The two fender mounted exhausts are split in two parts in both kits with the textured engine pipe and fishtail exhaust outlets included and the Dragon outlets have slight indentations added using slide moulds to depict the open pipes with the Tristar outlet being plain.
The Tristar exhausts include the lower fender attachment brackets which aren’t on the Dragon exhaust with just small locating lugs on the bottom of the exhausts and due to the length issue above the Dragon exhaust pipe is also about 1mm shorter to fit to deck outlets.
Both kits provide fine etched brass heat cover grills for the exhaust with the Tristar parts including the centre frame that is not included on the Dragon covers, note this frame goes to the inside when bending the Tristar covers to shape.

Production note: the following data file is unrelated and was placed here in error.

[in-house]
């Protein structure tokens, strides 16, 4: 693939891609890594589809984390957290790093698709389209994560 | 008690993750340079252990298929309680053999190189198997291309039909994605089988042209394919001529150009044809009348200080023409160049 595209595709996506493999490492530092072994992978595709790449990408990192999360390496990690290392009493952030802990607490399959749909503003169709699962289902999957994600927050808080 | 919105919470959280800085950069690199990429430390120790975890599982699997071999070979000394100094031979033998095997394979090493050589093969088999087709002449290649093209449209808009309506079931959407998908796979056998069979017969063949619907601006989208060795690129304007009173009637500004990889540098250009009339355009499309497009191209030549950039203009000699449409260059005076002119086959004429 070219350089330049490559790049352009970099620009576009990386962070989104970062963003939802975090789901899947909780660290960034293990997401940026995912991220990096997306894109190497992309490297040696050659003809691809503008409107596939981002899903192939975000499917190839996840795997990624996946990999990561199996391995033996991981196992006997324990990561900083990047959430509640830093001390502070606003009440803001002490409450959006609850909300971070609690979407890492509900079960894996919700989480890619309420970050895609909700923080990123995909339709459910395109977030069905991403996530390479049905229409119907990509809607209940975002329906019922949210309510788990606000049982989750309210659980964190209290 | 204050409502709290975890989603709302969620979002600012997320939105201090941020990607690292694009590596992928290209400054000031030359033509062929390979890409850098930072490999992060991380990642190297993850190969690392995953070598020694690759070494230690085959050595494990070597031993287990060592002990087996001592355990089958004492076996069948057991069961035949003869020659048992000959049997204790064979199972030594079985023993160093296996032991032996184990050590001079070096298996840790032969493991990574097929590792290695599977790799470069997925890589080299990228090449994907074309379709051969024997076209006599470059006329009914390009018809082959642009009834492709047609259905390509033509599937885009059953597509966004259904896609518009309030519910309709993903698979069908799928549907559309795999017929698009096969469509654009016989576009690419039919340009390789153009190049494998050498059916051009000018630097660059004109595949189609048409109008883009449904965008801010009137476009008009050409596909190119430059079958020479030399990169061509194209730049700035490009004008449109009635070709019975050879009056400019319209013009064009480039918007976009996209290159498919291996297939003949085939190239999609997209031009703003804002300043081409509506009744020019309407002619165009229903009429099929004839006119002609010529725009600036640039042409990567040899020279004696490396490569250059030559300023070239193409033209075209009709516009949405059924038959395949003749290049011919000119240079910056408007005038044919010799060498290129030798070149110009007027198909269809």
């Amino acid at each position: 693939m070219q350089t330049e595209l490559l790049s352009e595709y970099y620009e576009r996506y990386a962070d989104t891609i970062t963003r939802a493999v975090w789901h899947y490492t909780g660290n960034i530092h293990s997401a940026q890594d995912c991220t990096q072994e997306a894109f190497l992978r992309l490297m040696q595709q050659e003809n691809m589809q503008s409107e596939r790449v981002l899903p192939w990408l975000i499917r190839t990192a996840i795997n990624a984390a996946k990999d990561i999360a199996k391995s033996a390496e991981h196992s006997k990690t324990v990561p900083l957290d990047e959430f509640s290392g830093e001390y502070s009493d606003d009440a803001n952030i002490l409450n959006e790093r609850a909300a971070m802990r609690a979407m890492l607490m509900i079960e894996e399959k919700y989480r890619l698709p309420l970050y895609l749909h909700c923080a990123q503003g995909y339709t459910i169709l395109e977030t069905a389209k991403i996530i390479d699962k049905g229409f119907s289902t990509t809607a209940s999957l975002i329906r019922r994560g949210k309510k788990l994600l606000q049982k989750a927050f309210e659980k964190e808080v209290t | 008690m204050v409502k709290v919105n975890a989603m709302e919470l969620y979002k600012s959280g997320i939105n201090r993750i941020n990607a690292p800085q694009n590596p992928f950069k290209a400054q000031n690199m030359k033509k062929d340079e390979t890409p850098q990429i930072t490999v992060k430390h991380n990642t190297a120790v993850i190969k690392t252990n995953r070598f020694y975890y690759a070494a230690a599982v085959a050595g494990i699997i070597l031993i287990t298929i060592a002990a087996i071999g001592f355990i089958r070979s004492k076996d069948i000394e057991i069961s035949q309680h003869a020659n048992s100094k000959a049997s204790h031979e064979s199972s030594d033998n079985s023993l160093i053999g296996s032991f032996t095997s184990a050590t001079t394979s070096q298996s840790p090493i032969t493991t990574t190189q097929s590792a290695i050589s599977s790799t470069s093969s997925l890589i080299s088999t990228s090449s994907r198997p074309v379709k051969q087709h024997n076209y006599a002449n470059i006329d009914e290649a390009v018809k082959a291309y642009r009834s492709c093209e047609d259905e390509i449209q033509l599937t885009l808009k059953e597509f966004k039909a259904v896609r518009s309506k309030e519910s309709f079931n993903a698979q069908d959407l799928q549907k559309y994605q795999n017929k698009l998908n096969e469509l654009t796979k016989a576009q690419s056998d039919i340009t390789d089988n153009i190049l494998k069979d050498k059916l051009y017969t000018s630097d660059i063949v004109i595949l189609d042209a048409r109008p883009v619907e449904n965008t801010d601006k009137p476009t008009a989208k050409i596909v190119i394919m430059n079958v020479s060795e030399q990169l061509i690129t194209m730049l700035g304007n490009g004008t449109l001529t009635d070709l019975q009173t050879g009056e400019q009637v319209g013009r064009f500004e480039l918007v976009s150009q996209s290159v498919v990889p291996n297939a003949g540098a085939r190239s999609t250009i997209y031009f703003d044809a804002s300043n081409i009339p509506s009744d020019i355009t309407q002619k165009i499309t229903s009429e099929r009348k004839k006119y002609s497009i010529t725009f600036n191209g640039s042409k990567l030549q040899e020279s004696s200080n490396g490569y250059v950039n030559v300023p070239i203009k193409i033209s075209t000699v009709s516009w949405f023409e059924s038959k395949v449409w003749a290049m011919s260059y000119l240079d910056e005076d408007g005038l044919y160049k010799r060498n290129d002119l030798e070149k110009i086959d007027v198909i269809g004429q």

Both the etched covers have small ‘feet’ that you bend inwards to attach them to the fenders and the Dragon parts are slightly too large and I had to cut them down to fit around the exhaust. Also the Dragon cover don’t have the small lower cut-outs to fit over the exhaust mounting brackets as these aren’t included while both the mounting brackets and cut-outs are included on the Tristar parts.
Overall the Tristar engine deck and exhausts are better depicted based on known information with just the open holes on the Dragon deck sides and hollowed out exhaust outlets giving a nice impression.
The full width gun deck on both kits have the separate locker cover and folding side extensions that can be depicted raided or lowered as you wish.